More High School Students Taking Internships

LITTLE ROCK, AR - when you think of interns, odds are college students come to mind. But today, high school kids are going out for a taste of the "real world" and while it's a good way for younger students to fine-tune their areas of interest -- for some it's another item on the long list of activities to squeeze into already packed schedules.

Lane Sutton is a familiar face at his high school. Between schoolwork, his duties include class treasurer and other extracurricular activities.

"There's so much to balance, so many different priorities and tasks to do," he says.

He's a popular face around the office, too, where he recently learned the ropes in the real world as a marketing intern.

"I was able to see all of the components of a company working together," says Lane.

Lots of students like Lane are getting an early start in the workplace. According to a recent survey, nearly 50-percent of all high school aged respondents are doing internships, and they're not just serving up coffee or shuffling papers.

"Companies are looking to tap this, this new generation in order to fuel what they do with technology in the workplace. Seventy-four percent of those companies surveyed said that they're recruiting social media marketing interns," says Dan Schawbel with Millennial Branding.

Lane says he put his social media skills to work, tracking the company's online engagement and interaction. And, he encourages others to intern, not just for the work experience, but also for the connections.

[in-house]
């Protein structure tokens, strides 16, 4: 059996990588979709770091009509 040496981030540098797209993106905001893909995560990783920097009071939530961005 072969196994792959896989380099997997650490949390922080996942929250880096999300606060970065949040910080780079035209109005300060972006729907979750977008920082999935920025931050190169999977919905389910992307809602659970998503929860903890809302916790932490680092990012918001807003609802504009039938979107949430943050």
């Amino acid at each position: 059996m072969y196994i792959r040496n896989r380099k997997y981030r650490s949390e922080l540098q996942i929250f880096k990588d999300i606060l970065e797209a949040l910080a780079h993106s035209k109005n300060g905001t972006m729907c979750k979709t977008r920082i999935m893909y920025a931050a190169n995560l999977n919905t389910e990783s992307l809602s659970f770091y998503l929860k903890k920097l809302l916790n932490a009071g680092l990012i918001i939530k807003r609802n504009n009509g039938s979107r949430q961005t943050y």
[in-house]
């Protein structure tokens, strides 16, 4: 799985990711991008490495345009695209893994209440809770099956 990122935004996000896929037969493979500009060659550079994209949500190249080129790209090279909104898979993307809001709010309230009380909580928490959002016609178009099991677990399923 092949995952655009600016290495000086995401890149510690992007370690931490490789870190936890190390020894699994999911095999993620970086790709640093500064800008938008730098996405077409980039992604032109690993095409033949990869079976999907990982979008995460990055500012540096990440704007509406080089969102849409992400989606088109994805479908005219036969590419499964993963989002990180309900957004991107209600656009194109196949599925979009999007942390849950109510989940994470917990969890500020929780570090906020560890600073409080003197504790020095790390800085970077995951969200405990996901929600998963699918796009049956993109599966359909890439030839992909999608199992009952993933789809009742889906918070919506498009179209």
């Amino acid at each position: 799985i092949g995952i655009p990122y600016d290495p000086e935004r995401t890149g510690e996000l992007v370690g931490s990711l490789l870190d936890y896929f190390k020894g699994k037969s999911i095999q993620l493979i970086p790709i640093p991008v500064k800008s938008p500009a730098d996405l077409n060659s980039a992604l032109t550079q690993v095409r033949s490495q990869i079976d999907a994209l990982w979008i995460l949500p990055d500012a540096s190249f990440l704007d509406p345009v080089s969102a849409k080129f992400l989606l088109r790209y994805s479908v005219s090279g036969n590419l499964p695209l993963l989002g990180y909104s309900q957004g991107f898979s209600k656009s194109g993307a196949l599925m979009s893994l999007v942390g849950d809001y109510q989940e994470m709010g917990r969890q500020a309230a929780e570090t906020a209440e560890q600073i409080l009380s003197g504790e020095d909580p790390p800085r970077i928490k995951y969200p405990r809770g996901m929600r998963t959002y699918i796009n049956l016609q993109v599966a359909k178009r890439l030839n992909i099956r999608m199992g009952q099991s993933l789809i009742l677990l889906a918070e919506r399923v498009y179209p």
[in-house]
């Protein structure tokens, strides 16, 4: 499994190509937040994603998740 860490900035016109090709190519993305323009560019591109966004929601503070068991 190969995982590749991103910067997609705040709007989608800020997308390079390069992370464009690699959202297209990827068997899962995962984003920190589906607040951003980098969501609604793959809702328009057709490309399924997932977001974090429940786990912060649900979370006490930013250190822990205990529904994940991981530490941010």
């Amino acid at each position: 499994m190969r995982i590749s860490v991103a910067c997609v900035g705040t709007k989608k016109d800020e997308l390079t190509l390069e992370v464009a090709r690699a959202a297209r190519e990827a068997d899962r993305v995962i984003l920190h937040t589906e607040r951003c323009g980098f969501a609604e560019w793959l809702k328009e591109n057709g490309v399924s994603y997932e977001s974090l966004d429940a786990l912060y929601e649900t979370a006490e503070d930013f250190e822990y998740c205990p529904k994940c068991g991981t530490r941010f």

"The other colleagues and people you meet from it, you never know how those connections can get you really far in life and in your future," he says.

Developmental Psychologist Marilyn Price-Mitchell believes the benefits of interning in high school go beyond networking. She says students develop skills like organization and strategic thinking that they can't learn in a classroom. And, for high school kids, internships are less about finding a career track and more about finding themselves.

"They begin to know who they are, what their abilities are, and they begin to believe in those abilities so that they can go out and meet whatever goals they set," she says.

The internship coordinator at Lane's school says that result is clear among her students.

"These students come back to school and they're more focused, they're more excited about what they're learning. Suddenly, the real world is real to them," says High School Internship Coordinator Lori Curtis.

But with all the pressure on high school students today, is an internship just one more thing to worry about? 

Dr. Price-Mitchell discourages kids from looking at them as resume builders.

"The drawback here is that we look at internships like we've been looking at community service, so that you have to have one in order to get into college, instead of paying attention to the meaning behind the work," she says.

As for Lane, he says in today’s competitive world, every activity, including an internship, helps.

"You have to differentiate yourself and, you know, that's why its so important to do a lot," he says.

According to Dr. Price-Mitchell, the right internship involves three things: the work must be meaningful, it should provide some real-world challenges to the student, and there should be adults in the office willing to mentor the intern. 

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